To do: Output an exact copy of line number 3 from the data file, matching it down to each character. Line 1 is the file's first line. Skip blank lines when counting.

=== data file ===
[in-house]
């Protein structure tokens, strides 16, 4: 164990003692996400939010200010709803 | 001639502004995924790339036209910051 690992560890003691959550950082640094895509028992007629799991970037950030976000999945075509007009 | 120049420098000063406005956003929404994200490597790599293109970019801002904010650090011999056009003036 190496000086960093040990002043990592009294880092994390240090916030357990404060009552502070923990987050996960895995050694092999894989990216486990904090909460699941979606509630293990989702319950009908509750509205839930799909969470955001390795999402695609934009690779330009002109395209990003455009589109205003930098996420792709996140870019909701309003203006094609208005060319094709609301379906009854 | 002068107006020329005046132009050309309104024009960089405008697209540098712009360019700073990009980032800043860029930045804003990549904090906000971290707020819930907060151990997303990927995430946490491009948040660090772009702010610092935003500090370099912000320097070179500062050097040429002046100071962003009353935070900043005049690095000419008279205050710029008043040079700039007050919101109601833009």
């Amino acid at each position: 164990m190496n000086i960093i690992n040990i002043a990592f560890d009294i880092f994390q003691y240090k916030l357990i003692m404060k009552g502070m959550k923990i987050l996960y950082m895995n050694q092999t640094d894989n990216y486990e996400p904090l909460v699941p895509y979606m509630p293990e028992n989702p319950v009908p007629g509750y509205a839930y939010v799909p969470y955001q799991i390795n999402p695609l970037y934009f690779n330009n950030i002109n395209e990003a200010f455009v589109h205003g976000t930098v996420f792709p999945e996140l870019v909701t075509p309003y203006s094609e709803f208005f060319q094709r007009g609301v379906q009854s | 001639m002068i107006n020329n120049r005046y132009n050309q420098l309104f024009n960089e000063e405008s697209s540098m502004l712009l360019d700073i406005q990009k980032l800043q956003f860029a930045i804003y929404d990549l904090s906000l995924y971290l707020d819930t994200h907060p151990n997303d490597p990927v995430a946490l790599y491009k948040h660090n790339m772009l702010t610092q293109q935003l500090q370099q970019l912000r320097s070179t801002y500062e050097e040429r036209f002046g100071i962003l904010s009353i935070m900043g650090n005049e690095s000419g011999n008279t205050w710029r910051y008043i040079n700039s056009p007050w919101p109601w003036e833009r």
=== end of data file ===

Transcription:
């Amino acid at each position: 164990m190496n000086i960093i690992n040990i002043a990592f560890d009294i880092f994390q003691y240090k916030l357990i003692m404060k009552g502070m959550k923990i987050l996960y950082m895995n050694q092999t640094d894989n990216y486990e996400p904090l909460v699941p895509y979606m509630p293990e028992n989702p319950v009908p007629g509750y509205a839930y939010v799909p969470y955001q799991i390795n999402p695609l970037y934009f690779n330009n950030i002109n395209e990003a200010f455009v589109h205003g976000t930098v996420f792709p999945e996140l870019v909701t075509p309003y203006s094609e709803f208005f060319q094709r007009g609301v379906q009854s | 001639m002068i107006n020329n120049r005046y132009n050309q420098l309104f024009n960089e000063e405008s697209s540098m502004l712009l360019d700073i406005q990009k980032l800043q956003f860029a930045i804003y929404d990549l904090s906000l995924y971290l707020d819930t994200h907060p151990n997303d490597p990927v995430a946490l790599y491009k948040h660090n790339m772009l702010t610092q293109q935003l500090q370099q970019l912000r320097s070179t801002y500062e050097e040429r036209f002046g100071i962003l904010s009353i935070m900043g650090n005049e690095s000419g011999n008279t205050w710029r910051y008043i040079n700039s056009p007050w919101p109601w003036e833009r």